Have food deserts turned into food swamps?

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Do food deserts really exist? That depends on how you define them. On Wednesday, The New York Times published a front-page story of two studies that questioned the existence of food deserts and their relationship to obesity. Other media outlets soon followed suit.

One study, by Helen Lee of the Public Policy Institute of California, suggested that so-called food deserts in urban neighborhoods contain more food -- both healthy and unhealthy -- than other neighborhoods. The second study, by Roland Sturm of the RAND Corporation, found no association between the food that students reported eating, their weight, and the type of food within a mile and a half of their homes. According to The New York Times, Sturm suggested, "Maybe we should call it a food swamp rather than a desert."

Research is important, especially when it challenges our assumptions. So is careful media coverage of it. But, like the causes of obesity, research is complicated. My question here -- one that few in the media seem to be asking -- is: How did the researchers define access to healthy food?

Both studies can be true and still miss an essential point about how our food system perpetuates inequity because neither critically engages the term "access". Both cost and transportation affect a person's access to healthful foods. Even if many low-income residents live within "a couple of miles" of a grocery store, the food may not be affordable. And getting to that store may be much more difficult and time-consuming than getting to a nearby fast food restaurant or corner store. What if someone has to take 2 buses or work multiple jobs to support his or her family? Making a 2-mile trip is probably a lot harder for that person than for a wealthy suburban resident who owns a car and can drive twice that distance in a fraction of the time.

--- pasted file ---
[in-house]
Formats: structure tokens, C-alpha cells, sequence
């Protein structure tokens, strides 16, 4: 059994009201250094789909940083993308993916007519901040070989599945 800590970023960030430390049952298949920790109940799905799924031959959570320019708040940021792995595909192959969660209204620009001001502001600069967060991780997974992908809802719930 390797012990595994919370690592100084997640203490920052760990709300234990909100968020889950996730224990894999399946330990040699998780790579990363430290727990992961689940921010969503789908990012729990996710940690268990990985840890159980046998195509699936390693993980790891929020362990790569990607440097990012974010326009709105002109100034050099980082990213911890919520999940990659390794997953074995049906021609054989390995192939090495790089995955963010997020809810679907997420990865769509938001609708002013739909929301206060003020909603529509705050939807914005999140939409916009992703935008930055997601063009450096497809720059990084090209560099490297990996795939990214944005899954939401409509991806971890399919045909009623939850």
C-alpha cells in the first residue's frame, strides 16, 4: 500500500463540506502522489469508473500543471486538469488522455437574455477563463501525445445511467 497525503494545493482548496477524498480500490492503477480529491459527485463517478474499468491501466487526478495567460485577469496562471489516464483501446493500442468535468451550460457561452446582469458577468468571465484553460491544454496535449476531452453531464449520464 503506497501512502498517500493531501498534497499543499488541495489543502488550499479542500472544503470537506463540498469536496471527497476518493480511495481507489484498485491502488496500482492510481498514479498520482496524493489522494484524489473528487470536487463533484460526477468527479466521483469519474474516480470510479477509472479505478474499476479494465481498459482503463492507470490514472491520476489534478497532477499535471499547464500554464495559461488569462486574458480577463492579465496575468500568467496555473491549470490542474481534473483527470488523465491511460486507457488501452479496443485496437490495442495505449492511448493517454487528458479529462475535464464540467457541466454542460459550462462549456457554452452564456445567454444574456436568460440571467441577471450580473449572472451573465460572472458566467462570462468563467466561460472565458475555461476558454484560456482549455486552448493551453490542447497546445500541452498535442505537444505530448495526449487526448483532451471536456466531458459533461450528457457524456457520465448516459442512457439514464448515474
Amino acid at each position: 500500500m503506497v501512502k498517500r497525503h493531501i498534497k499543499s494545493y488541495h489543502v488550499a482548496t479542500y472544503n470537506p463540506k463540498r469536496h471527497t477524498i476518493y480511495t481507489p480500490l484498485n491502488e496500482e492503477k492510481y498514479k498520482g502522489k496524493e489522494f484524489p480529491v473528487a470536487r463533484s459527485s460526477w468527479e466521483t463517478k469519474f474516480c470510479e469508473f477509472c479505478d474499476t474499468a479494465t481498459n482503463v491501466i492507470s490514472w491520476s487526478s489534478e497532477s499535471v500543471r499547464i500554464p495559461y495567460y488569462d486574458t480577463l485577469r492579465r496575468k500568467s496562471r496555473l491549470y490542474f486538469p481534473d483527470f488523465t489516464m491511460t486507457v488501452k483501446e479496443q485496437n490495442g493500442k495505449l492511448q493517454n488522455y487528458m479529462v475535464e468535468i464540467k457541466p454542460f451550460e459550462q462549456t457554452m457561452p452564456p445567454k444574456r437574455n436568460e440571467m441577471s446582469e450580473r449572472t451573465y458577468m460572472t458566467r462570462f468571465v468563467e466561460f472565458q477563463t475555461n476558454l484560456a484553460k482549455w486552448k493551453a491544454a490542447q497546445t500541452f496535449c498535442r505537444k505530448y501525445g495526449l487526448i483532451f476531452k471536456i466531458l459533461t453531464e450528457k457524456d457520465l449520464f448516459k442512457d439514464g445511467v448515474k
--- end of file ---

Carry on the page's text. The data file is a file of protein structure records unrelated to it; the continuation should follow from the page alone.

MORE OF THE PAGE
This was the case for Melanie M., a former resident of New Orleans who commented on The New York Times article, sharing her firsthand experience living in a food desert:

I lived a stones throw away from a housing project and about a mile from 2 different grocery stores. There were also 2 corner stores and a small grocery within 3 blocks of my house. These stores sold snacks, processed and preserved foods (canned foods, pasta), some frozen foods, milk, eggs and processed cheese, and some processed meats. You could probably pick up some inedible tomatoes, potatoes, onions and bell peppers as well. Everything was sold at outrageously jacked-up prices. These corner stores were a far cry from those in NYC, which offer up fresh vegetables, fruits, organic and specialty fare.

I didn't own a car. So a trip to a grocery store a mile away became a 2 hour ordeal. Not to mention when using public transportation you can only carry/struggle with 2-4 bags worth of groceries anyways. But I did it because I was (1) alone and (2) am well-educated and extremely health conscious. Most of my minority, N.O. public school neighbors were not. Without factoring in the costs of time and travel, the research is meaningless.

Whether we define it as a desert or a swamp, everyone needs easy access to healthy, affordable food. It's a matter of fairness. After all, if we want to have vibrant communities, we should commit to investing in all communities. To this end, the media can play a role by reporting more critically on the increased barriers to health that some communities face.

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